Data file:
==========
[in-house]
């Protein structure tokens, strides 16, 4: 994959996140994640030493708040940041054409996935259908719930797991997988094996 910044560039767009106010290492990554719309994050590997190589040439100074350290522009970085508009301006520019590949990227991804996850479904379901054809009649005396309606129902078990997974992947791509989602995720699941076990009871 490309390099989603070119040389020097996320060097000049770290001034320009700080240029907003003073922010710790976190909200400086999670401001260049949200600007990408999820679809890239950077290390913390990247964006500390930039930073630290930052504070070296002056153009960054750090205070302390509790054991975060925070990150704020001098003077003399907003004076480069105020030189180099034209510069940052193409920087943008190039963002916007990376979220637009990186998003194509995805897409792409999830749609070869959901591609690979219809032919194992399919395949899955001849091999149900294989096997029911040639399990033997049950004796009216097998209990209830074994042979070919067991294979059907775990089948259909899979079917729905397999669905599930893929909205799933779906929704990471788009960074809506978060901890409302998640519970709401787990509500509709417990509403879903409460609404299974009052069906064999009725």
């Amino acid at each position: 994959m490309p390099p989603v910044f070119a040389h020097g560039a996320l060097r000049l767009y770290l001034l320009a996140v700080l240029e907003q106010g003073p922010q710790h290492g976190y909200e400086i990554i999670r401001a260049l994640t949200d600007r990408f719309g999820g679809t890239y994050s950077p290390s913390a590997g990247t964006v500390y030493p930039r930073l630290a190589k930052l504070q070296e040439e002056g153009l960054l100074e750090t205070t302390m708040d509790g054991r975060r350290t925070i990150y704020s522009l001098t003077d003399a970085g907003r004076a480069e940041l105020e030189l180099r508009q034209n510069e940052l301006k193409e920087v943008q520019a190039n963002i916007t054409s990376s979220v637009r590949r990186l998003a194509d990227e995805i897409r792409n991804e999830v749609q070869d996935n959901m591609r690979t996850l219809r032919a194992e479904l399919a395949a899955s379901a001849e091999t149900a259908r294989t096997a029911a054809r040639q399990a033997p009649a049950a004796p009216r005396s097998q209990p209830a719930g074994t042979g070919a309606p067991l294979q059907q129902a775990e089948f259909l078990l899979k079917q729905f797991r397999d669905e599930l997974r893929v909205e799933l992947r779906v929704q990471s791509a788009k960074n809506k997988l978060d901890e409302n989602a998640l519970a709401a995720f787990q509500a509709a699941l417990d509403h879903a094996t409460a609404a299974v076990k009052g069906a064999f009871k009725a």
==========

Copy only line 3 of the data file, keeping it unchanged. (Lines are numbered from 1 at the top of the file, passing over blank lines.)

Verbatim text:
């Amino acid at each position: 994959m490309p390099p989603v910044f070119a040389h020097g560039a996320l060097r000049l767009y770290l001034l320009a996140v700080l240029e907003q106010g003073p922010q710790h290492g976190y909200e400086i990554i999670r401001a260049l994640t949200d600007r990408f719309g999820g679809t890239y994050s950077p290390s913390a590997g990247t964006v500390y030493p930039r930073l630290a190589k930052l504070q070296e040439e002056g153009l960054l100074e750090t205070t302390m708040d509790g054991r975060r350290t925070i990150y704020s522009l001098t003077d003399a970085g907003r004076a480069e940041l105020e030189l180099r508009q034209n510069e940052l301006k193409e920087v943008q520019a190039n963002i916007t054409s990376s979220v637009r590949r990186l998003a194509d990227e995805i897409r792409n991804e999830v749609q070869d996935n959901m591609r690979t996850l219809r032919a194992e479904l399919a395949a899955s379901a001849e091999t149900a259908r294989t096997a029911a054809r040639q399990a033997p009649a049950a004796p009216r005396s097998q209990p209830a719930g074994t042979g070919a309606p067991l294979q059907q129902a775990e089948f259909l078990l899979k079917q729905f797991r397999d669905e599930l997974r893929v909205e799933l992947r779906v929704q990471s791509a788009k960074n809506k997988l978060d901890e409302n989602a998640l519970a709401a995720f787990q509500a509709a699941l417990d509403h879903a094996t409460a609404a299974v076990k009052g069906a064999f009871k009725a």